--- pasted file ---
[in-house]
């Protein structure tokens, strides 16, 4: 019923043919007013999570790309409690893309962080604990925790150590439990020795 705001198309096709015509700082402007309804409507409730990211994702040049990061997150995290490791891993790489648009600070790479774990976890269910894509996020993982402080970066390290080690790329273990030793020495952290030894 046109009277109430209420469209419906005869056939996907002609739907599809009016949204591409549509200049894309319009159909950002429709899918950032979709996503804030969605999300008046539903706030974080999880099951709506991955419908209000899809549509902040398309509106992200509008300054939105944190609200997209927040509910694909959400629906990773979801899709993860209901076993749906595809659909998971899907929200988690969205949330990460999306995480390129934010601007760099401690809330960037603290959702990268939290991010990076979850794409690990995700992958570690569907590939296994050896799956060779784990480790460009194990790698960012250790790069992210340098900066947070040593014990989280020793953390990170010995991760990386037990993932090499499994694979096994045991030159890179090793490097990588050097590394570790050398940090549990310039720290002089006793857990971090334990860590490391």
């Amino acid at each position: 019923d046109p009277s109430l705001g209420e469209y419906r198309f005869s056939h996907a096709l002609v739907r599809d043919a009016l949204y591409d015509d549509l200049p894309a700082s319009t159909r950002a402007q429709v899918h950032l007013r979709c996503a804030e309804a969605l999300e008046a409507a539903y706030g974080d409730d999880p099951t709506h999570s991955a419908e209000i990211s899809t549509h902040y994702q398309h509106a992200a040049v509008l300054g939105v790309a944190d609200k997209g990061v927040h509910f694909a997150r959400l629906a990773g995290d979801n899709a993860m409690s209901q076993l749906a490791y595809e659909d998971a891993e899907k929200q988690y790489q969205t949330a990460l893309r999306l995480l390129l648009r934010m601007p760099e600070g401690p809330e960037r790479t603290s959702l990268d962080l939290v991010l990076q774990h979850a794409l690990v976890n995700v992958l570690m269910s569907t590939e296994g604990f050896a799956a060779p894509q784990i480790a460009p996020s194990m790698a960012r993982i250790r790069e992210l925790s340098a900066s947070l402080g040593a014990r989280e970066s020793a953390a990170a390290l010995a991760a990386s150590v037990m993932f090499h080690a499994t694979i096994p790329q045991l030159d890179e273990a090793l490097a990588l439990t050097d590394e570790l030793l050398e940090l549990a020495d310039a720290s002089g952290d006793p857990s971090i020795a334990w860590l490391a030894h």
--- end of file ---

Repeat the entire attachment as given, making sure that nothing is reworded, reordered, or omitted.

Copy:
[in-house]
């Protein structure tokens, strides 16, 4: 019923043919007013999570790309409690893309962080604990925790150590439990020795 705001198309096709015509700082402007309804409507409730990211994702040049990061997150995290490791891993790489648009600070790479774990976890269910894509996020993982402080970066390290080690790329273990030793020495952290030894 046109009277109430209420469209419906005869056939996907002609739907599809009016949204591409549509200049894309319009159909950002429709899918950032979709996503804030969605999300008046539903706030974080999880099951709506991955419908209000899809549509902040398309509106992200509008300054939105944190609200997209927040509910694909959400629906990773979801899709993860209901076993749906595809659909998971899907929200988690969205949330990460999306995480390129934010601007760099401690809330960037603290959702990268939290991010990076979850794409690990995700992958570690569907590939296994050896799956060779784990480790460009194990790698960012250790790069992210340098900066947070040593014990989280020793953390990170010995991760990386037990993932090499499994694979096994045991030159890179090793490097990588050097590394570790050398940090549990310039720290002089006793857990971090334990860590490391």
């Amino acid at each position: 019923d046109p009277s109430l705001g209420e469209y419906r198309f005869s056939h996907a096709l002609v739907r599809d043919a009016l949204y591409d015509d549509l200049p894309a700082s319009t159909r950002a402007q429709v899918h950032l007013r979709c996503a804030e309804a969605l999300e008046a409507a539903y706030g974080d409730d999880p099951t709506h999570s991955a419908e209000i990211s899809t549509h902040y994702q398309h509106a992200a040049v509008l300054g939105v790309a944190d609200k997209g990061v927040h509910f694909a997150r959400l629906a990773g995290d979801n899709a993860m409690s209901q076993l749906a490791y595809e659909d998971a891993e899907k929200q988690y790489q969205t949330a990460l893309r999306l995480l390129l648009r934010m601007p760099e600070g401690p809330e960037r790479t603290s959702l990268d962080l939290v991010l990076q774990h979850a794409l690990v976890n995700v992958l570690m269910s569907t590939e296994g604990f050896a799956a060779p894509q784990i480790a460009p996020s194990m790698a960012r993982i250790r790069e992210l925790s340098a900066s947070l402080g040593a014990r989280e970066s020793a953390a990170a390290l010995a991760a990386s150590v037990m993932f090499h080690a499994t694979i096994p790329q045991l030159d890179e273990a090793l490097a990588l439990t050097d590394e570790l030793l050398e940090l549990a020495d310039a720290s002089g952290d006793p857990s971090i020795a334990w860590l490391a030894h």